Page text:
Like the poet-writer Jorge Luis Borges, I like to think of myself as unusually liberal in my insistence that every reader must have his own autonomy: "I think the reader should enrich what he's reading. He should misunderstand the text: he should change it into something else." Somebody else's original gift and I like to think that whatever quality of writing is found here is a gift, can't be duplicated, but the study of it can always help to make us a more careful guardian of our own. Clive James makes this point at his new website. And even if a reader has no plans to be a writer himself, there is always an extra fascination in watching a craftsman at work. Writing in any form is never just the style, but it isn't just the subject matter either.

Here is one of the first extensive autobiographies about one
of these quite ordinary Bahais, without fame, rank,
celebrity status or an especially acknowledged talent, who
undertook work he often felt unqualified or incompetent to
achieve, with his sins of omission and commission, but with
achievements which, he emphasizes, were all gifts from God
in mysterious & only partly understandable ways, ways
alluded to again and again in the Bahai writings. They were
achievements that arose, such is his view, due to his
association with this new Revelation and its light and were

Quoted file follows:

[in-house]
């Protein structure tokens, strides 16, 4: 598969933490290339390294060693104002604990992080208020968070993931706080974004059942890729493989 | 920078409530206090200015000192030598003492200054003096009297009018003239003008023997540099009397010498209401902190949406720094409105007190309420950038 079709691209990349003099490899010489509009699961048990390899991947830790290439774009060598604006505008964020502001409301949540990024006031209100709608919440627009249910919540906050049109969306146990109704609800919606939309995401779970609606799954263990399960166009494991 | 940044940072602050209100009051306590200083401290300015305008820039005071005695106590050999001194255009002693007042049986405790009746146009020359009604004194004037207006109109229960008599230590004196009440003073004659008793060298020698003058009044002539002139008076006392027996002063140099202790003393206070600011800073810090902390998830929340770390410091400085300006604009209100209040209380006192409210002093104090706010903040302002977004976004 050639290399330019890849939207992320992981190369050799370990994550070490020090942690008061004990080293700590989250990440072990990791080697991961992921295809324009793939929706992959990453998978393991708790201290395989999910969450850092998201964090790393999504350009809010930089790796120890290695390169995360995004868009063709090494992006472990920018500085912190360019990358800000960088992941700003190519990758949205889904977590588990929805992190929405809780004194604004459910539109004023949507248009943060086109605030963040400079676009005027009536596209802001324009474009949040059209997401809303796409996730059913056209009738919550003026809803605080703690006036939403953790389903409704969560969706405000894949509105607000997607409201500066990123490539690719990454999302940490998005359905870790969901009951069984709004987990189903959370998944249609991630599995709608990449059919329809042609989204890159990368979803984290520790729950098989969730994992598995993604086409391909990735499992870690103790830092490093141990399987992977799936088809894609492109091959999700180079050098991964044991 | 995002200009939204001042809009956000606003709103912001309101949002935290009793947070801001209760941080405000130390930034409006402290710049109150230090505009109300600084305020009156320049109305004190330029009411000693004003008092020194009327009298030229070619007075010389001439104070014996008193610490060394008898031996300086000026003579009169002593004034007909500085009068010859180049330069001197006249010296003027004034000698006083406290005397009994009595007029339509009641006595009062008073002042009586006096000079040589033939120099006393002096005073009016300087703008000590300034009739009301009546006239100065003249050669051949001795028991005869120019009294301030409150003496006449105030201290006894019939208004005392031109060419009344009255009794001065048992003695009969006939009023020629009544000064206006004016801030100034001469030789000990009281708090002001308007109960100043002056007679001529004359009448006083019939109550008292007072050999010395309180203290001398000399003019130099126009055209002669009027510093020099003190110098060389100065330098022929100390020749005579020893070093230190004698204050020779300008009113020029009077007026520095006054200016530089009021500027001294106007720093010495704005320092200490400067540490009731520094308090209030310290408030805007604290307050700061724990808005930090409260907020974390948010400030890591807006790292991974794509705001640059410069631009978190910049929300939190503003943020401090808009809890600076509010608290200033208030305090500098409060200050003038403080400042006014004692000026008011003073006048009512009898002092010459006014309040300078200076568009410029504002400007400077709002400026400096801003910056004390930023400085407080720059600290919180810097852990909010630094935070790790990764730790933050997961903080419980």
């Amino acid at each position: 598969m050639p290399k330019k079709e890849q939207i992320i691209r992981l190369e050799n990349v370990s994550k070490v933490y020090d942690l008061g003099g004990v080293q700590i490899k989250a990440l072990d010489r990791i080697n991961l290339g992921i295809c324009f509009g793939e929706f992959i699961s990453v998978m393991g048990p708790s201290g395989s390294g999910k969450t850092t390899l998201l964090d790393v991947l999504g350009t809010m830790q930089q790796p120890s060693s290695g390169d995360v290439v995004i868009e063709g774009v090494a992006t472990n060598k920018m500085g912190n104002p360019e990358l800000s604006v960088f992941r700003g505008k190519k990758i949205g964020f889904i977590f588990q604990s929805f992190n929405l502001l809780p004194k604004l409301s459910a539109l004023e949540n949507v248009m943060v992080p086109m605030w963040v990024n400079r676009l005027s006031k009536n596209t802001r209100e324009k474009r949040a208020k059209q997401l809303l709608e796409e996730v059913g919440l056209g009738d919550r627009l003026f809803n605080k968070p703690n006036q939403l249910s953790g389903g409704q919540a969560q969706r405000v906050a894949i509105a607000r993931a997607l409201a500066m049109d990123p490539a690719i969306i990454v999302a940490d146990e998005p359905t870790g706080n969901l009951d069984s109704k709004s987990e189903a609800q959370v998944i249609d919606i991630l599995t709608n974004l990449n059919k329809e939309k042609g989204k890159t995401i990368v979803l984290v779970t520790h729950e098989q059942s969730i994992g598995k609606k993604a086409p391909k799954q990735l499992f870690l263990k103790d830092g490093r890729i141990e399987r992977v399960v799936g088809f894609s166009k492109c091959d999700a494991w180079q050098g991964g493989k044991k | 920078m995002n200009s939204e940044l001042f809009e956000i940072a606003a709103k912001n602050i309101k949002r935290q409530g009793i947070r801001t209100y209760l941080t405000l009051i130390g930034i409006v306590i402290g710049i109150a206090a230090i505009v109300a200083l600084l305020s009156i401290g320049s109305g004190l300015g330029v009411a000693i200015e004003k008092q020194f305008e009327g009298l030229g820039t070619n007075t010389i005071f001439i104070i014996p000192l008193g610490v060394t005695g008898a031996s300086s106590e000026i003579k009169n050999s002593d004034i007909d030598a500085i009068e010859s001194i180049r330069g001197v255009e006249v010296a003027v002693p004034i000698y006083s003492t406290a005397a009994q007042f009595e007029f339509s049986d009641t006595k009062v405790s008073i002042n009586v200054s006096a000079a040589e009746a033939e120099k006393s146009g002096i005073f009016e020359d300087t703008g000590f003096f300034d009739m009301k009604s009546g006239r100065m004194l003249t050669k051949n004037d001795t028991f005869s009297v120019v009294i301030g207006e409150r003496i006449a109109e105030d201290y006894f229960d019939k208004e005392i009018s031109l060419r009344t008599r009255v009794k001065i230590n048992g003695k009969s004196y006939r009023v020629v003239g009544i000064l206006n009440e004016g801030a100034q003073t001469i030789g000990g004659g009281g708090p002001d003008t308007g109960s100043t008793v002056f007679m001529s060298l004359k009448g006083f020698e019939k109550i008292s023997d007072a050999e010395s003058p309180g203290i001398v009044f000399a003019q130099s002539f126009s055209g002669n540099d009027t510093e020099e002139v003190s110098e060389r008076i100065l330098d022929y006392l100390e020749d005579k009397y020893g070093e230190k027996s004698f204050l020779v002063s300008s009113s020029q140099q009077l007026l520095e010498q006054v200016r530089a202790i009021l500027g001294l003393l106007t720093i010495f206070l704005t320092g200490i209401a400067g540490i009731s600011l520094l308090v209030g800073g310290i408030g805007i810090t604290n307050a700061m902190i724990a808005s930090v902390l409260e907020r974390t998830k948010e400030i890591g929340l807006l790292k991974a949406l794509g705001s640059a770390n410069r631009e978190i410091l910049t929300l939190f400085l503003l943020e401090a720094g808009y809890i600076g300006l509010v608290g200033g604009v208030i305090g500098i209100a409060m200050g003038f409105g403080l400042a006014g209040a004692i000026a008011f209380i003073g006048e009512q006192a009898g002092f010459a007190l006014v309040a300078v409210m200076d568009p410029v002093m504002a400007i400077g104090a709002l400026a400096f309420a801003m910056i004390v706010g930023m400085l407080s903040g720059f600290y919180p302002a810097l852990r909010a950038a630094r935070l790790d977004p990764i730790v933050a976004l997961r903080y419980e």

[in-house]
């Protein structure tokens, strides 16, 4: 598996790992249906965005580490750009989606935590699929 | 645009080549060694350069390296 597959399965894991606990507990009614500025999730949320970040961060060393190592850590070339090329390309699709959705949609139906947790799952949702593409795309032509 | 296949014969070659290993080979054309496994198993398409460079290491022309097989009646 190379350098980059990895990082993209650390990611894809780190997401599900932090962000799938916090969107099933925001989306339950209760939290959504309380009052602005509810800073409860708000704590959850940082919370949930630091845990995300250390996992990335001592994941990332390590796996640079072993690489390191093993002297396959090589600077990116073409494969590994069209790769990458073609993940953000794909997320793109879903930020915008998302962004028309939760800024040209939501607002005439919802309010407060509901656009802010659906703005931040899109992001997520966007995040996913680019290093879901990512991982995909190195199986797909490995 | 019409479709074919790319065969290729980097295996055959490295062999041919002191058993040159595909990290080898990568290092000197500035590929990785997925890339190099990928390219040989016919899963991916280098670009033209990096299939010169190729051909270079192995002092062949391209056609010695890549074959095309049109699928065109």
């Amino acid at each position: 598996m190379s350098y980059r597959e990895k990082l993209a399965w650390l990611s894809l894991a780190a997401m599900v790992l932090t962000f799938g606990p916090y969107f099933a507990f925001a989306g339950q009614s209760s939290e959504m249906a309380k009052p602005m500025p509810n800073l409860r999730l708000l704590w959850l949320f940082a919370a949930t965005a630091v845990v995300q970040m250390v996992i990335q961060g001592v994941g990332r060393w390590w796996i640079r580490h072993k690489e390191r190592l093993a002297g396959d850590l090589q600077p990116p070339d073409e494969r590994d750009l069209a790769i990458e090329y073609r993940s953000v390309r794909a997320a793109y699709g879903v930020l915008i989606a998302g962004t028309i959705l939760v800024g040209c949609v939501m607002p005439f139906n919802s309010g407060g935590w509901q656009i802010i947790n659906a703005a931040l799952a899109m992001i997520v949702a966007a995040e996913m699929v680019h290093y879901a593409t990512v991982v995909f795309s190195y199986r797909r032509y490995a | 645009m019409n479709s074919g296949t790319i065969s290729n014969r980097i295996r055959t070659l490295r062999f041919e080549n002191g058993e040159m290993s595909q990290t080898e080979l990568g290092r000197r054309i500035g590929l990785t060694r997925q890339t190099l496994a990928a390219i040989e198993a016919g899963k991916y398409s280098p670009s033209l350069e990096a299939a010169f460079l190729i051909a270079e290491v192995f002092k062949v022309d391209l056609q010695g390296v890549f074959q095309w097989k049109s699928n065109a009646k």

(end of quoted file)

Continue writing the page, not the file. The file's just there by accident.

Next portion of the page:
not about name, fame or renown, although some of these now
tarnished terms play subtly and not-so-subtly on the edges
of many a life in our media age. These achievements and
their significance are sometimes termed: success, victory,
service, enterprize, sacrifice, transformation, all words
with many implications for both the individual and society.

This story, this narrative, is unquestionably one of
transformation: of a community, a Cause and a life that has
taken place in a time of auspicious beginnings for both
humankind and the Bahai community, at one of historys great
climacterics. The concept of this oeuvre, this prose and
poetry, as epic, took shape from 1997 to 2007 after more
than 50 years of association with what may well prove to be
the greatest epic in human history, the gradual realization
of the wondrous vision, the brightest emanations of the mind
of the prophet-founder of the Bahai Faith and what Bahais
believe will become, over time, the fairest fruit of the
fairest civilization the world has yet seen. During these
last ten years, my final years of full-time teaching in a
technical college in Australia and the first years of early
retirement, this concept of his work as epic has evolved.
----------------more to come at late date all being well---